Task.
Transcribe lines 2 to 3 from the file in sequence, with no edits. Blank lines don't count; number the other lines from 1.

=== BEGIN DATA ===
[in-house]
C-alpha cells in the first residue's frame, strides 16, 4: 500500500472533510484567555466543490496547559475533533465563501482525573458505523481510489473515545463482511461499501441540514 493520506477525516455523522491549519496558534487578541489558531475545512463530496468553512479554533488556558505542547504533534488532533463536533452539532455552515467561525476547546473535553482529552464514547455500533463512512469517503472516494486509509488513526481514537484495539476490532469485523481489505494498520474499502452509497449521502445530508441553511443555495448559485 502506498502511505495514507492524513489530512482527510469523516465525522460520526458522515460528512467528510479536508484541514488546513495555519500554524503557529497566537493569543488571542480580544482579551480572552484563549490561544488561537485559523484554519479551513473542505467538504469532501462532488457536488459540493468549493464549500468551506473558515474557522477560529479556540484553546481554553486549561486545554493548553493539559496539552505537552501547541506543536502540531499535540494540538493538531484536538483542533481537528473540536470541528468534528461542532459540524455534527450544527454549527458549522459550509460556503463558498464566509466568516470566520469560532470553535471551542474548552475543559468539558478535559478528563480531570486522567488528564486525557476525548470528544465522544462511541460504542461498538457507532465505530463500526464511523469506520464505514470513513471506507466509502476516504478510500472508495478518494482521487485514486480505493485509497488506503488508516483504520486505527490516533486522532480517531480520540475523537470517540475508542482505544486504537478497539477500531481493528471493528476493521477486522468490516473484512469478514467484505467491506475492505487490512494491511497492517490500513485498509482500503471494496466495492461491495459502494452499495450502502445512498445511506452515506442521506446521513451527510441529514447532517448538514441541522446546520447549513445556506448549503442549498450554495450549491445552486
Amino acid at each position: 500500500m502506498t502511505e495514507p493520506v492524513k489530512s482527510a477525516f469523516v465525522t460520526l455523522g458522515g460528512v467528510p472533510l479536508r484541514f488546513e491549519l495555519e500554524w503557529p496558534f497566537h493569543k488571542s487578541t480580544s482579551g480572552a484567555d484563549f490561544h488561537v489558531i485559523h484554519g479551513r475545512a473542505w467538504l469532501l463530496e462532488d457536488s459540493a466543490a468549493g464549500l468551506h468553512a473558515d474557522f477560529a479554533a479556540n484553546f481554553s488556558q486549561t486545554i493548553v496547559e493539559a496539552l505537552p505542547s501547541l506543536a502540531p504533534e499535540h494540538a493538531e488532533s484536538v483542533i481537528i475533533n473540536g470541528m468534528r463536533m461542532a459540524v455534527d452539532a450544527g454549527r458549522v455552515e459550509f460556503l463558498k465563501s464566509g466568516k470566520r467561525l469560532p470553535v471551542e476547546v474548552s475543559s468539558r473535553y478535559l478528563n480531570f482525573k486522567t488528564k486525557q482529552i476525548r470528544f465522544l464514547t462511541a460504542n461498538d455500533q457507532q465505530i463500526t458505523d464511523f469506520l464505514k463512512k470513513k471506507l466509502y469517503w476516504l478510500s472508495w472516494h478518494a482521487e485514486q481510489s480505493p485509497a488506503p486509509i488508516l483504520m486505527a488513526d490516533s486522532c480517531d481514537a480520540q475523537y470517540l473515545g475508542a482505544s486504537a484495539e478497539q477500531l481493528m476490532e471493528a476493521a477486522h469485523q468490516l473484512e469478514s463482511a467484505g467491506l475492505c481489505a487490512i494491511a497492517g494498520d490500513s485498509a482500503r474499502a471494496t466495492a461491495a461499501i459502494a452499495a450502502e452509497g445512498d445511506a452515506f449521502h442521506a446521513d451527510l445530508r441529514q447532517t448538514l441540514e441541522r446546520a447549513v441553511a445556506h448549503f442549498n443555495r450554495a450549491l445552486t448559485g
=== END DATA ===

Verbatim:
C-alpha cells in the first residue's frame, strides 16, 4: 500500500472533510484567555466543490496547559475533533465563501482525573458505523481510489473515545463482511461499501441540514 493520506477525516455523522491549519496558534487578541489558531475545512463530496468553512479554533488556558505542547504533534488532533463536533452539532455552515467561525476547546473535553482529552464514547455500533463512512469517503472516494486509509488513526481514537484495539476490532469485523481489505494498520474499502452509497449521502445530508441553511443555495448559485 502506498502511505495514507492524513489530512482527510469523516465525522460520526458522515460528512467528510479536508484541514488546513495555519500554524503557529497566537493569543488571542480580544482579551480572552484563549490561544488561537485559523484554519479551513473542505467538504469532501462532488457536488459540493468549493464549500468551506473558515474557522477560529479556540484553546481554553486549561486545554493548553493539559496539552505537552501547541506543536502540531499535540494540538493538531484536538483542533481537528473540536470541528468534528461542532459540524455534527450544527454549527458549522459550509460556503463558498464566509466568516470566520469560532470553535471551542474548552475543559468539558478535559478528563480531570486522567488528564486525557476525548470528544465522544462511541460504542461498538457507532465505530463500526464511523469506520464505514470513513471506507466509502476516504478510500472508495478518494482521487485514486480505493485509497488506503488508516483504520486505527490516533486522532480517531480520540475523537470517540475508542482505544486504537478497539477500531481493528471493528476493521477486522468490516473484512469478514467484505467491506475492505487490512494491511497492517490500513485498509482500503471494496466495492461491495459502494452499495450502502445512498445511506452515506442521506446521513451527510441529514447532517448538514441541522446546520447549513445556506448549503442549498450554495450549491445552486
Amino acid at each position: 500500500m502506498t502511505e495514507p493520506v492524513k489530512s482527510a477525516f469523516v465525522t460520526l455523522g458522515g460528512v467528510p472533510l479536508r484541514f488546513e491549519l495555519e500554524w503557529p496558534f497566537h493569543k488571542s487578541t480580544s482579551g480572552a484567555d484563549f490561544h488561537v489558531i485559523h484554519g479551513r475545512a473542505w467538504l469532501l463530496e462532488d457536488s459540493a466543490a468549493g464549500l468551506h468553512a473558515d474557522f477560529a479554533a479556540n484553546f481554553s488556558q486549561t486545554i493548553v496547559e493539559a496539552l505537552p505542547s501547541l506543536a502540531p504533534e499535540h494540538a493538531e488532533s484536538v483542533i481537528i475533533n473540536g470541528m468534528r463536533m461542532a459540524v455534527d452539532a450544527g454549527r458549522v455552515e459550509f460556503l463558498k465563501s464566509g466568516k470566520r467561525l469560532p470553535v471551542e476547546v474548552s475543559s468539558r473535553y478535559l478528563n480531570f482525573k486522567t488528564k486525557q482529552i476525548r470528544f465522544l464514547t462511541a460504542n461498538d455500533q457507532q465505530i463500526t458505523d464511523f469506520l464505514k463512512k470513513k471506507l466509502y469517503w476516504l478510500s472508495w472516494h478518494a482521487e485514486q481510489s480505493p485509497a488506503p486509509i488508516l483504520m486505527a488513526d490516533s486522532c480517531d481514537a480520540q475523537y470517540l473515545g475508542a482505544s486504537a484495539e478497539q477500531l481493528m476490532e471493528a476493521a477486522h469485523q468490516l473484512e469478514s463482511a467484505g467491506l475492505c481489505a487490512i494491511a497492517g494498520d490500513s485498509a482500503r474499502a471494496t466495492a461491495a461499501i459502494a452499495a450502502e452509497g445512498d445511506a452515506f449521502h442521506a446521513d451527510l445530508r441529514q447532517t448538514l441540514e441541522r446546520a447549513v441553511a445556506h448549503f442549498n443555495r450554495a450549491l445552486t448559485g